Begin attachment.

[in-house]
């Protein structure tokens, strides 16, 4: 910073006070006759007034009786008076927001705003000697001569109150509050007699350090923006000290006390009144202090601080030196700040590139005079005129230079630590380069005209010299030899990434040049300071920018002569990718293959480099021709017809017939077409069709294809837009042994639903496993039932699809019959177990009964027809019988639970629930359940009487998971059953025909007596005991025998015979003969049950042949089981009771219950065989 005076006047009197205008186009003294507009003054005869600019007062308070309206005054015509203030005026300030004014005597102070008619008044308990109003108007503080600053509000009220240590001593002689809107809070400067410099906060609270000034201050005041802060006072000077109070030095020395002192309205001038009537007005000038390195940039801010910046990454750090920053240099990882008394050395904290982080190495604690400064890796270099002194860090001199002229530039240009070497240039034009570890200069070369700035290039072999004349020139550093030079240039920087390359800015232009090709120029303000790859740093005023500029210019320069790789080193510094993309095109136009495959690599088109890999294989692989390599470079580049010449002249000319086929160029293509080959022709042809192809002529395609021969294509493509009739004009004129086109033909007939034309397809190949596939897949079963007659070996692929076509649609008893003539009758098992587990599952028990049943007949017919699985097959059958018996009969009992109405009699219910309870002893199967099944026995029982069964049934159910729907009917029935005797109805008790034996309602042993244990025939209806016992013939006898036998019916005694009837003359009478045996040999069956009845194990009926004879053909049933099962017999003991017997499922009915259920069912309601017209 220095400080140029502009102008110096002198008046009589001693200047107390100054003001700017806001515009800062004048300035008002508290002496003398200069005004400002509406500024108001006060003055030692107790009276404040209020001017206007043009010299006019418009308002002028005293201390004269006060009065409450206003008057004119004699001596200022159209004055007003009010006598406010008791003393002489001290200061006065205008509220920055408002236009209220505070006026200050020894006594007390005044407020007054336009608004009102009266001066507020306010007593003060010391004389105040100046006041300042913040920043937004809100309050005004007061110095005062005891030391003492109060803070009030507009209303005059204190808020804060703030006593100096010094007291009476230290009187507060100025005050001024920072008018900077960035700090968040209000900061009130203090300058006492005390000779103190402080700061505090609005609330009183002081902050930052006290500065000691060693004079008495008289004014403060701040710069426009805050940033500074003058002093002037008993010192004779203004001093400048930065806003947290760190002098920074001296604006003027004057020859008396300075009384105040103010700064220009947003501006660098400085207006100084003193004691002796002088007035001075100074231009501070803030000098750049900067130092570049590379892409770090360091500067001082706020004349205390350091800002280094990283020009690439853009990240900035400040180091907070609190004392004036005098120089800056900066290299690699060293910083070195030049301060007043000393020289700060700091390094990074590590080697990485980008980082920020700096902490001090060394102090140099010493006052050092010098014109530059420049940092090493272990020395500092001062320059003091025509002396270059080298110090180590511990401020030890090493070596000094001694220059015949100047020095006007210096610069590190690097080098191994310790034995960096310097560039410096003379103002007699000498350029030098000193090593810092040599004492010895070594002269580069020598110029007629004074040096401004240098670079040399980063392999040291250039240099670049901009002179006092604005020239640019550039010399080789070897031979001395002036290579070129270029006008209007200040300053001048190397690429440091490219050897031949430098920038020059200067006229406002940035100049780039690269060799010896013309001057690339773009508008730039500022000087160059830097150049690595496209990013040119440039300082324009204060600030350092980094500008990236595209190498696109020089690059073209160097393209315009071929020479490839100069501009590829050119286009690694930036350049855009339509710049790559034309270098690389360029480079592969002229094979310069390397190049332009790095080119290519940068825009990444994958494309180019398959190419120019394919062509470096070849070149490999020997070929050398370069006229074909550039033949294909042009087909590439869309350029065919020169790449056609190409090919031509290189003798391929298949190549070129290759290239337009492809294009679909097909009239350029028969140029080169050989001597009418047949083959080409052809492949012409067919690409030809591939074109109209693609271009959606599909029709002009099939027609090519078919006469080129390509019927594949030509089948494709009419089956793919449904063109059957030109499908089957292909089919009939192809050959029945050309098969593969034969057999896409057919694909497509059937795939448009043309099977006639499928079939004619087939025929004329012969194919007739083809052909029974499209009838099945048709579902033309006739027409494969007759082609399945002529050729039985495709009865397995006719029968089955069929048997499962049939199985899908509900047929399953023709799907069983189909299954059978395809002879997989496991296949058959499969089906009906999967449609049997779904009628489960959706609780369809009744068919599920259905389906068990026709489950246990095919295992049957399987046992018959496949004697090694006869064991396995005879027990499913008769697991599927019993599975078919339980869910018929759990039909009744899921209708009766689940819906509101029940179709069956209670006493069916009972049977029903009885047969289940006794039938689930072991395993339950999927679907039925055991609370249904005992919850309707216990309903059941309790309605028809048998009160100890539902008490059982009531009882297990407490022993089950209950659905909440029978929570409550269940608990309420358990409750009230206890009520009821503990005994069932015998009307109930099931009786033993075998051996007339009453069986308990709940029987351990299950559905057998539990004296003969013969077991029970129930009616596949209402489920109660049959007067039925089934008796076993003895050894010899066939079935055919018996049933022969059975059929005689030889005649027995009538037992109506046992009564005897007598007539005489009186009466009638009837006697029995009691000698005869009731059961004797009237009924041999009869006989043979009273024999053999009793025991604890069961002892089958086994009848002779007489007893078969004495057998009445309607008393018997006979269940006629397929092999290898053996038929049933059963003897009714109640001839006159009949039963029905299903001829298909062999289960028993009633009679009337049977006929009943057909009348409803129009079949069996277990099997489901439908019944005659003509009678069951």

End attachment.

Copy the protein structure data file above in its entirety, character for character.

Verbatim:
[in-house]
């Protein structure tokens, strides 16, 4: 910073006070006759007034009786008076927001705003000697001569109150509050007699350090923006000290006390009144202090601080030196700040590139005079005129230079630590380069005209010299030899990434040049300071920018002569990718293959480099021709017809017939077409069709294809837009042994639903496993039932699809019959177990009964027809019988639970629930359940009487998971059953025909007596005991025998015979003969049950042949089981009771219950065989 005076006047009197205008186009003294507009003054005869600019007062308070309206005054015509203030005026300030004014005597102070008619008044308990109003108007503080600053509000009220240590001593002689809107809070400067410099906060609270000034201050005041802060006072000077109070030095020395002192309205001038009537007005000038390195940039801010910046990454750090920053240099990882008394050395904290982080190495604690400064890796270099002194860090001199002229530039240009070497240039034009570890200069070369700035290039072999004349020139550093030079240039920087390359800015232009090709120029303000790859740093005023500029210019320069790789080193510094993309095109136009495959690599088109890999294989692989390599470079580049010449002249000319086929160029293509080959022709042809192809002529395609021969294509493509009739004009004129086109033909007939034309397809190949596939897949079963007659070996692929076509649609008893003539009758098992587990599952028990049943007949017919699985097959059958018996009969009992109405009699219910309870002893199967099944026995029982069964049934159910729907009917029935005797109805008790034996309602042993244990025939209806016992013939006898036998019916005694009837003359009478045996040999069956009845194990009926004879053909049933099962017999003991017997499922009915259920069912309601017209 220095400080140029502009102008110096002198008046009589001693200047107390100054003001700017806001515009800062004048300035008002508290002496003398200069005004400002509406500024108001006060003055030692107790009276404040209020001017206007043009010299006019418009308002002028005293201390004269006060009065409450206003008057004119004699001596200022159209004055007003009010006598406010008791003393002489001290200061006065205008509220920055408002236009209220505070006026200050020894006594007390005044407020007054336009608004009102009266001066507020306010007593003060010391004389105040100046006041300042913040920043937004809100309050005004007061110095005062005891030391003492109060803070009030507009209303005059204190808020804060703030006593100096010094007291009476230290009187507060100025005050001024920072008018900077960035700090968040209000900061009130203090300058006492005390000779103190402080700061505090609005609330009183002081902050930052006290500065000691060693004079008495008289004014403060701040710069426009805050940033500074003058002093002037008993010192004779203004001093400048930065806003947290760190002098920074001296604006003027004057020859008396300075009384105040103010700064220009947003501006660098400085207006100084003193004691002796002088007035001075100074231009501070803030000098750049900067130092570049590379892409770090360091500067001082706020004349205390350091800002280094990283020009690439853009990240900035400040180091907070609190004392004036005098120089800056900066290299690699060293910083070195030049301060007043000393020289700060700091390094990074590590080697990485980008980082920020700096902490001090060394102090140099010493006052050092010098014109530059420049940092090493272990020395500092001062320059003091025509002396270059080298110090180590511990401020030890090493070596000094001694220059015949100047020095006007210096610069590190690097080098191994310790034995960096310097560039410096003379103002007699000498350029030098000193090593810092040599004492010895070594002269580069020598110029007629004074040096401004240098670079040399980063392999040291250039240099670049901009002179006092604005020239640019550039010399080789070897031979001395002036290579070129270029006008209007200040300053001048190397690429440091490219050897031949430098920038020059200067006229406002940035100049780039690269060799010896013309001057690339773009508008730039500022000087160059830097150049690595496209990013040119440039300082324009204060600030350092980094500008990236595209190498696109020089690059073209160097393209315009071929020479490839100069501009590829050119286009690694930036350049855009339509710049790559034309270098690389360029480079592969002229094979310069390397190049332009790095080119290519940068825009990444994958494309180019398959190419120019394919062509470096070849070149490999020997070929050398370069006229074909550039033949294909042009087909590439869309350029065919020169790449056609190409090919031509290189003798391929298949190549070129290759290239337009492809294009679909097909009239350029028969140029080169050989001597009418047949083959080409052809492949012409067919690409030809591939074109109209693609271009959606599909029709002009099939027609090519078919006469080129390509019927594949030509089948494709009419089956793919449904063109059957030109499908089957292909089919009939192809050959029945050309098969593969034969057999896409057919694909497509059937795939448009043309099977006639499928079939004619087939025929004329012969194919007739083809052909029974499209009838099945048709579902033309006739027409494969007759082609399945002529050729039985495709009865397995006719029968089955069929048997499962049939199985899908509900047929399953023709799907069983189909299954059978395809002879997989496991296949058959499969089906009906999967449609049997779904009628489960959706609780369809009744068919599920259905389906068990026709489950246990095919295992049957399987046992018959496949004697090694006869064991396995005879027990499913008769697991599927019993599975078919339980869910018929759990039909009744899921209708009766689940819906509101029940179709069956209670006493069916009972049977029903009885047969289940006794039938689930072991395993339950999927679907039925055991609370249904005992919850309707216990309903059941309790309605028809048998009160100890539902008490059982009531009882297990407490022993089950209950659905909440029978929570409550269940608990309420358990409750009230206890009520009821503990005994069932015998009307109930099931009786033993075998051996007339009453069986308990709940029987351990299950559905057998539990004296003969013969077991029970129930009616596949209402489920109660049959007067039925089934008796076993003895050894010899066939079935055919018996049933022969059975059929005689030889005649027995009538037992109506046992009564005897007598007539005489009186009466009638009837006697029995009691000698005869009731059961004797009237009924041999009869006989043979009273024999053999009793025991604890069961002892089958086994009848002779007489007893078969004495057998009445309607008393018997006979269940006629397929092999290898053996038929049933059963003897009714109640001839006159009949039963029905299903001829298909062999289960028993009633009679009337049977006929009943057909009348409803129009079949069996277990099997489901439908019944005659003509009678069951």